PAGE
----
Hostile Information Campaigns and Foreign Interference
An inter-connected threat that has grown in the digital age is the emergence of hostile information campaigns (HICs) and foreign interference (FI). As part of a hybrid attack, a country may face economic and/or diplomatic pressures, cyber-attacks, HICs and/or foreign interference. HICs/FI aim to exploit social divides, weaken public trust in the government and amongst the community, and sow anxiety. The prevalent use of the Internet and social media and the anonymity they accord have exacerbated these threats.
As Singapore works towards being a Smart Nation, digital technology will pervade all aspects of our lives. While the digital revolution presents opportunities for Singapore, it also makes us vulnerable to threats from the digital domain. Singapore’s size, hyper-connectivity and multi-ethnic and multi-religious society make us even more of a target, as shown in local examples.
Back in the 1970s, local newspapers, Eastern Sun and the Singapore Herald, received funding from foreign sources and in return, ran articles that sought to undermine nascent nation-building efforts.
In a speech by Minister for Home Affairs and Minister for Law Mr K Shanmugam at the Second Reading of Foreign Interference (Countermeasures) Bill on 4 October 2021, he said that during a period when Singapore experienced a bilateral issue with another country between 2016 and 2017, Singapore encountered activities which attempted to undermine our foreign policy position. Online commentaries and videos were uploaded by social media accounts which had lain dormant for many years. Many of these were in Mandarin and targeted our Chinese-speaking population. These contents were also widely circulated via chat applications and aimed to influence sentiments among Singaporeans.
He also mentioned that in 2018, during a period of bilateral tension with another country, we saw a large spike in online comments critical of Singapore, and many came from anonymous accounts. They sought to give an artificial impression of widespread objection to Singapore’s position.
In 2017, Huang was identified as an agent-of-influence of a foreign country and subsequently expelled from Singapore for collaborating with foreign intelligence agents in an attempt to influence senior decision makers in the Singapore government.
During the COVID-19 pandemic in Singapore, there were also multiple instances of fake news. At its height in 2020, hundreds of fake news stories and fake government announcements were passed around through WhatsApp and Telegram groups and other messaging and social media platforms. One warned that supermarkets would be open for only two days a week, while others claimed that Singapore had run out of masks. This resulted in panic buying of supplies, and Prime Minister Mr Lee Hsien Loong had to reassure the public there were sufficient supplies. The person who had spread the fake news that supermarkets would be open for only two days was caught and charged in court.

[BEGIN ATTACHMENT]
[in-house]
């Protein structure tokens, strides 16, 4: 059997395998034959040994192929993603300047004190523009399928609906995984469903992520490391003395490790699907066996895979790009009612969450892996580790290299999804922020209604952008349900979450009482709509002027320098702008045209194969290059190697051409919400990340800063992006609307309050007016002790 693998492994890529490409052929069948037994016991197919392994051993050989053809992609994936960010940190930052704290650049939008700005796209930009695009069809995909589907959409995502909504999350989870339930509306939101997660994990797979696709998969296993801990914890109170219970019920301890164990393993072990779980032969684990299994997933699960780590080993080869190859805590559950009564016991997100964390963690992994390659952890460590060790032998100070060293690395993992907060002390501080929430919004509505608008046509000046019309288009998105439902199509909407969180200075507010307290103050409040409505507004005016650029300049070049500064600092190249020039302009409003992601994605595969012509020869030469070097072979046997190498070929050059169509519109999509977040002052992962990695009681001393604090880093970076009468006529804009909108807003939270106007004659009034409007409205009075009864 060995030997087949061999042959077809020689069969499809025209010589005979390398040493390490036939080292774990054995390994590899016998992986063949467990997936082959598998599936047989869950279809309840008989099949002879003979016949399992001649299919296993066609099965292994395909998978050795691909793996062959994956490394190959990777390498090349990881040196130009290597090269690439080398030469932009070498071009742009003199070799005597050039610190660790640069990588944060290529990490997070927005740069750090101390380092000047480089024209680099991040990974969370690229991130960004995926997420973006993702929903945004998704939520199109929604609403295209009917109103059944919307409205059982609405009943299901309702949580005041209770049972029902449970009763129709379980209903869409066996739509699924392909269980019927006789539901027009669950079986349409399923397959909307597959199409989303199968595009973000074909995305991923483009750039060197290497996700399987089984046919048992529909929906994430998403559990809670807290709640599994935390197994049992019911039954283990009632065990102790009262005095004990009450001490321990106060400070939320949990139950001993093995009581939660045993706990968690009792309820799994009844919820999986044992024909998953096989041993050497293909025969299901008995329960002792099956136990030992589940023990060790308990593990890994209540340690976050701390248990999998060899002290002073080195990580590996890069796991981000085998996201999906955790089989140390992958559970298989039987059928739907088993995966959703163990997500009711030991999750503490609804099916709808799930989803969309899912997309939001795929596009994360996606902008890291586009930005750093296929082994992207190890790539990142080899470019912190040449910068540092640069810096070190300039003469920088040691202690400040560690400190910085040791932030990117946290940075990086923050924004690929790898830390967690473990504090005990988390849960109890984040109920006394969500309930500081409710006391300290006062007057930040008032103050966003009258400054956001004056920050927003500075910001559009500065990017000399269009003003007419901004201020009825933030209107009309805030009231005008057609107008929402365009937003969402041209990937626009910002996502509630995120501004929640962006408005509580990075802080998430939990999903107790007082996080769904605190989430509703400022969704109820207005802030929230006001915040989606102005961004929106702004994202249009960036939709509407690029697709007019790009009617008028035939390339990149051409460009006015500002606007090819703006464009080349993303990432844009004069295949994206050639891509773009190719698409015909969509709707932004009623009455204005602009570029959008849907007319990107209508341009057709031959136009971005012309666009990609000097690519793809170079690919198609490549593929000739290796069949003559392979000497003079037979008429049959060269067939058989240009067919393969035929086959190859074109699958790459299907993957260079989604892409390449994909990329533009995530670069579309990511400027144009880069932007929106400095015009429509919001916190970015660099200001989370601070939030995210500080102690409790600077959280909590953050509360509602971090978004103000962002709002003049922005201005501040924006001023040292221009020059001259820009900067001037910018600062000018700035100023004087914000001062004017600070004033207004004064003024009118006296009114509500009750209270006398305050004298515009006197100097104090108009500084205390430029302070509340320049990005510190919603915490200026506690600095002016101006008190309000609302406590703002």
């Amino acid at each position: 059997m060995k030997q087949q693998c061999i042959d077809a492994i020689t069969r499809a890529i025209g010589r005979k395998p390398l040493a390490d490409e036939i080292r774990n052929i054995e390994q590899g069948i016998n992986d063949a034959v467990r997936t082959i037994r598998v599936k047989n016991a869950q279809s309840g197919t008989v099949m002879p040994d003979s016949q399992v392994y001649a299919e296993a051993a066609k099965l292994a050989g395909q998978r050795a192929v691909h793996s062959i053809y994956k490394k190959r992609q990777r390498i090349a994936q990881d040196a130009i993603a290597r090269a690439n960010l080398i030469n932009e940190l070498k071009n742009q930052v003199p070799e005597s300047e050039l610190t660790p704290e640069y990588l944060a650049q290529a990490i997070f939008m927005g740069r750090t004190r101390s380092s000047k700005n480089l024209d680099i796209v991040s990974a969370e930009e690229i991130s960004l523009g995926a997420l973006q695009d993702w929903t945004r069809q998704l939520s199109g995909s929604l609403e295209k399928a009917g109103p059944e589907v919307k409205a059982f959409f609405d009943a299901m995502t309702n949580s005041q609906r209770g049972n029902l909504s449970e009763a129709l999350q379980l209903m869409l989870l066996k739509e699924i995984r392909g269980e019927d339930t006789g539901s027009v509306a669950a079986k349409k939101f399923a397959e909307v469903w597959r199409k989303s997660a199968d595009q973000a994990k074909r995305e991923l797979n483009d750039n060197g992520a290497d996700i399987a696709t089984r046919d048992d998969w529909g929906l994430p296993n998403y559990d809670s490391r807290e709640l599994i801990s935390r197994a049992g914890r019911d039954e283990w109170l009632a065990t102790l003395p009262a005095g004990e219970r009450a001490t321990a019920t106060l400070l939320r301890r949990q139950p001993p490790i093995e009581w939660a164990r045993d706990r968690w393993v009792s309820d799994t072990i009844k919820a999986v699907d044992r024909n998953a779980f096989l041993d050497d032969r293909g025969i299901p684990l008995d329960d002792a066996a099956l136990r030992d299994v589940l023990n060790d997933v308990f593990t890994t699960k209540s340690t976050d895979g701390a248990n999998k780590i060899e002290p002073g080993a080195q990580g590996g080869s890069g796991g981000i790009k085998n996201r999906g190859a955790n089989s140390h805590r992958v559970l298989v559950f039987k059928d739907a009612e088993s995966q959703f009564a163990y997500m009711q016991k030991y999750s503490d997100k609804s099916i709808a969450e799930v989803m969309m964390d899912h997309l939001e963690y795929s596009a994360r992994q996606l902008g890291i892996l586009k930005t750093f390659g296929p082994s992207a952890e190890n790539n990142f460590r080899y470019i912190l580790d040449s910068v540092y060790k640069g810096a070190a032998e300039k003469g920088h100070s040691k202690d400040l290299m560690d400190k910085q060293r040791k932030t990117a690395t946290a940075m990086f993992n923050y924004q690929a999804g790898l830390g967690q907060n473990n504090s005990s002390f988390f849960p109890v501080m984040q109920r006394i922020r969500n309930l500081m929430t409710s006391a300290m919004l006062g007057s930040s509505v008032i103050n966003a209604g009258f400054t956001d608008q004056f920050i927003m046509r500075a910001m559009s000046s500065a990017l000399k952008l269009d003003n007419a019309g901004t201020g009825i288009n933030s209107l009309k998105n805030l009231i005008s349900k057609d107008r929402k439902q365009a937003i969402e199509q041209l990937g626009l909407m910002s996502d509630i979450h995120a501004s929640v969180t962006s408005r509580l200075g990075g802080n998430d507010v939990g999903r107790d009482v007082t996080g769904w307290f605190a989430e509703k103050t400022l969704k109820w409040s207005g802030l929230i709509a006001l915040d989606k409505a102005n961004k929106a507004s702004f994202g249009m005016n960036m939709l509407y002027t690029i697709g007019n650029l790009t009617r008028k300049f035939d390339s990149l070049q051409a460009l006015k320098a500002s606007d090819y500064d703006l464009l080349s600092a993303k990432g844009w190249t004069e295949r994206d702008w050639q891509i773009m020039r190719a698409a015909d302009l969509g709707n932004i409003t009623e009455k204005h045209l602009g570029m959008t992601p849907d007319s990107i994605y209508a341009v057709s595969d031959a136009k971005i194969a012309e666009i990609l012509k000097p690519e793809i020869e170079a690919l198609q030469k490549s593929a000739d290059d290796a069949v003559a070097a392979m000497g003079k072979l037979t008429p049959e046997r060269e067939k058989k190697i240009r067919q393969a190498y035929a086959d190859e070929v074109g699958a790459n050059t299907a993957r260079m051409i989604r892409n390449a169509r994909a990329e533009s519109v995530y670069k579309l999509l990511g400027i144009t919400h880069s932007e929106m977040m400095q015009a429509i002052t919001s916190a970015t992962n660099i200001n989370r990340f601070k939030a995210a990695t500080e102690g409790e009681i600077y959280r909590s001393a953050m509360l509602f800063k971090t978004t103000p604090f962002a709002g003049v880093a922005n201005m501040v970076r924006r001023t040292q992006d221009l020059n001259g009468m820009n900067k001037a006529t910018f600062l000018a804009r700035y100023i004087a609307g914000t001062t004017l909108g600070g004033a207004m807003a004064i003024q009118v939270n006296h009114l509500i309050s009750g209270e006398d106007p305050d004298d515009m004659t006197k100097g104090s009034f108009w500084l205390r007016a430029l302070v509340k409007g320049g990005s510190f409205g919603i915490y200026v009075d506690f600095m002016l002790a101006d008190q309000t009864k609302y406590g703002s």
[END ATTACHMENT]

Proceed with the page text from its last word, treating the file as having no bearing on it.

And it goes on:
These episodes illustrate how Singapore, as a highly connected, multi-religious and multiracial society, can become a target for divisive falsehoods. Through fake news and falsehoods, potential aggressors can exploit these vulnerabilities to harm our country. They may disrupt our way of life, affect our hearts and minds, influence our perceptions of issues and how we behave, reduce public confidence in public institutions, and undermine our social cohesion and psychological resilience.
Examples of Foreign Interference in Other Countries
For many countries, elections are the main way by which a government is chosen to lead and organise society. By tampering or interfering with the elections, these state actors are looking to destabilise the target’s government or to influence results in their favour.
For example, the United States (US) Government has alleged that Russia interfered in the 2020 US Presidential elections. US intelligence agencies concluded that Russia had backed Presidential candidate Donald Trump over Presidential candidate Joe Biden, with a Kremlin official attempting to discredit the election process.
In the United Kingdom, domestic unhappiness was exploited during the referendum on Brexit in 2016. Anti-immigration falsehoods were propagated by foreign-linked social media accounts to build a narrative that the government had failed to protect its citizens.
Examples of foreign interference in Singapore and other countries. Image: MHA.
Safeguarding Singapore Against Hostile Information Campaigns (HICs) and Foreign Interference (FI)
To combat HICs/FI, Parliament passed the Protection from Online Falsehoods and Manipulation Act (POFMA) on 8 May 2019, and the Foreign Interference (Countermeasures) Act (FICA) on 4 October 2021. POFMA seeks to safeguard against the spread of falsehoods via electronic means and online platforms. FICA aims to strengthen Singapore’s ability to prevent, detect and disrupt foreign interference in its domestic politics conducted through HICs and the use of local proxies.